The New York Times' agenda is showing

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This glorification of adultery, promiscuity, and other hedonistic behaviors is part of an ongoing effort of the Sulzberger family and its lackeys to undermine the core moral values of American family life. The policy undergirds the Times' regular glorification of homosexual and unconventional lifestyles and family structures. This is just a short excerpt from the anti-monogamy cover article published in today's Sunday's NY Times Magazine, written by Timesman Mark Oppenheimer.

That, anyway, is what Dan Savage, America's leading sex-advice columnist, would say. Although best known for his It Gets Better project, an archive of hopeful videos aimed at troubled gay youth, Savage has for 20 years been saying monogamy is harder than we admit and articulating a sexual ethic that he thinks honors the reality, rather than the romantic ideal, of marriage. In Savage Love, his weekly column, he inveighs against the American obsession with strict fidelity. In its place he proposes a sensibility that we might call American Gay Male, after that community's tolerance for pornography, fetishes and a variety of partnered arrangements, from strict monogamy to wide openness.

Savage believes monogamy is right for many couples. But he believes that our discourse about it, and about sexuality more generally, is dishonest. Some people need more than one partner, he writes, just as some people need flirting, others need to be whipped, others need lovers of both sexes. We can't help our urges, and we should not lie to our partners about them. In some marriages, talking honestly about our needs will forestall or obviate affairs; in other marriages, the conversation may lead to an affair, but with permission. In both cases, honesty is the best policy.

And so it goes, with the author approvingly presenting quote after quote from writers who advocate both heterosexual and homosexual libertinism. No other side is even considered, although the writer makes a snide and mocking reference or two to churchmen and rabbis who speak up for morality and monogamy.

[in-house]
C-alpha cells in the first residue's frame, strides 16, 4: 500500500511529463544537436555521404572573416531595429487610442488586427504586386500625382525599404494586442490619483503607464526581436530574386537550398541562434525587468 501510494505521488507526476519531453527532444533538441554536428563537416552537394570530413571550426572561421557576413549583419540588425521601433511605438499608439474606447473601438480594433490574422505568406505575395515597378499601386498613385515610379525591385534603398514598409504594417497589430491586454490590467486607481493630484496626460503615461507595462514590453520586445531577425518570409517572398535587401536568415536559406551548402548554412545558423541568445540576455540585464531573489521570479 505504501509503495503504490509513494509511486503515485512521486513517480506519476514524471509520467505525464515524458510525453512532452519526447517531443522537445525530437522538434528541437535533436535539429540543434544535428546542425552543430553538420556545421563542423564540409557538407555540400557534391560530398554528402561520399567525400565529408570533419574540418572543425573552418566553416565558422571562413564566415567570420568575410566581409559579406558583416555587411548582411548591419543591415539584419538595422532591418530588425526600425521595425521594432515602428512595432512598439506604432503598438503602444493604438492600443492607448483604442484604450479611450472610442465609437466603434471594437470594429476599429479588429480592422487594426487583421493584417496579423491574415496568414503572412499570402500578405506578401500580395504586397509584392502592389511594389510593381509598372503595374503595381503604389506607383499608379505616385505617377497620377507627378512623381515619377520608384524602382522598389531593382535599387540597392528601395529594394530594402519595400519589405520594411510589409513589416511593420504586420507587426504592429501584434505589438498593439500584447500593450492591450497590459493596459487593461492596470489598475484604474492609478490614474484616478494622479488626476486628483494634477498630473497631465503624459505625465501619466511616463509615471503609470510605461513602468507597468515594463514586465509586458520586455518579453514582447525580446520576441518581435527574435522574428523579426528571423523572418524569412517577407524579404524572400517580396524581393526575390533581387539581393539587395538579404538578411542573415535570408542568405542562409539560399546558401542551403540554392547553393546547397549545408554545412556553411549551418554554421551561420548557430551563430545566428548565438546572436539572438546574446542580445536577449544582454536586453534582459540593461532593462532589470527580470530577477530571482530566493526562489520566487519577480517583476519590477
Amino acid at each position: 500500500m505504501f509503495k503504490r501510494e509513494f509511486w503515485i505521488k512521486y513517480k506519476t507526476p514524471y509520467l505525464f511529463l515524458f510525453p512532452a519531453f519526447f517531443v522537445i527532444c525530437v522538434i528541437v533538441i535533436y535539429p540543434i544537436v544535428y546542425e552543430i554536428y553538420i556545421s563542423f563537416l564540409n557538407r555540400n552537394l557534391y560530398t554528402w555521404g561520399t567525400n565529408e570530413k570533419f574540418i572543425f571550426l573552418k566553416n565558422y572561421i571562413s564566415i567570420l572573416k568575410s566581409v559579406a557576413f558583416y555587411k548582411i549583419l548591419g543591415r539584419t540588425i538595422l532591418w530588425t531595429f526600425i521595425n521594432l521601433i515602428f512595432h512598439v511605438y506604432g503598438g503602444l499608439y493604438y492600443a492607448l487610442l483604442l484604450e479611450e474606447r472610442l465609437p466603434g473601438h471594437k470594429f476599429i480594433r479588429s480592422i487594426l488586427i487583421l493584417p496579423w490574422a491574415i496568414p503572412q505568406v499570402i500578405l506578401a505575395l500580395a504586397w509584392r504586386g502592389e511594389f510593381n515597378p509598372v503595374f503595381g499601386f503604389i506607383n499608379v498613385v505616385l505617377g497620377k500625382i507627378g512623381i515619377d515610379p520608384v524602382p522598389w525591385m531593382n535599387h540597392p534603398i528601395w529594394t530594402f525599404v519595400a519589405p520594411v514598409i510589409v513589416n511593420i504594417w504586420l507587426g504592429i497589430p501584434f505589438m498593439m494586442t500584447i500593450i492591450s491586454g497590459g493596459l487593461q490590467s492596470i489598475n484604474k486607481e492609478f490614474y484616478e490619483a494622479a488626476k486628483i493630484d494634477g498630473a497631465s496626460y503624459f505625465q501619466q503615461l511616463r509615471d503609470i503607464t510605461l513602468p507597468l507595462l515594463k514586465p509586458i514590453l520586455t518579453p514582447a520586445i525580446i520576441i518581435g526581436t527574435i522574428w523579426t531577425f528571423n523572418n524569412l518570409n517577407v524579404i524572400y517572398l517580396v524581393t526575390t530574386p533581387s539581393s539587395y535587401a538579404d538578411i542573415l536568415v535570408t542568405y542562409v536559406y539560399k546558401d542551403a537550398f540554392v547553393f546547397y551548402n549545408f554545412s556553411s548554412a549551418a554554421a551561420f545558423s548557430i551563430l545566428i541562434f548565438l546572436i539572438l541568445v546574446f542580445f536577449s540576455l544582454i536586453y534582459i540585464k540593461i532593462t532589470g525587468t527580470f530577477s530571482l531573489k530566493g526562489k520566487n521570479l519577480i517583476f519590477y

The Roman and Greek Empires fell largely because of a growing preference for debauchery over military strength and clear moral guidelines. Where are the New York Times and it fawning leftist cohorts trying to push America, the Roman Empire of power, wealth and accomplishment of the modern day?

This glorification of adultery, promiscuity, and other hedonistic behaviors is part of an ongoing effort of the Sulzberger family and its lackeys to undermine the core moral values of American family life. The policy undergirds the Times' regular glorification of homosexual and unconventional lifestyles and family structures. This is just a short excerpt from the anti-monogamy cover article published in today's Sunday's NY Times Magazine, written by Timesman Mark Oppenheimer.

That, anyway, is what Dan Savage, America's leading sex-advice columnist, would say. Although best known for his It Gets Better project, an archive of hopeful videos aimed at troubled gay youth, Savage has for 20 years been saying monogamy is harder than we admit and articulating a sexual ethic that he thinks honors the reality, rather than the romantic ideal, of marriage. In Savage Love, his weekly column, he inveighs against the American obsession with strict fidelity. In its place he proposes a sensibility that we might call American Gay Male, after that community's tolerance for pornography, fetishes and a variety of partnered arrangements, from strict monogamy to wide openness.

Savage believes monogamy is right for many couples. But he believes that our discourse about it, and about sexuality more generally, is dishonest. Some people need more than one partner, he writes, just as some people need flirting, others need to be whipped, others need lovers of both sexes. We can't help our urges, and we should not lie to our partners about them. In some marriages, talking honestly about our needs will forestall or obviate affairs; in other marriages, the conversation may lead to an affair, but with permission. In both cases, honesty is the best policy.

And so it goes, with the author approvingly presenting quote after quote from writers who advocate both heterosexual and homosexual libertinism. No other side is even considered, although the writer makes a snide and mocking reference or two to churchmen and rabbis who speak up for morality and monogamy.

The Roman and Greek Empires fell largely because of a growing preference for debauchery over military strength and clear moral guidelines. Where are the New York Times and it fawning leftist cohorts trying to push America, the Roman Empire of power, wealth and accomplishment of the modern day?

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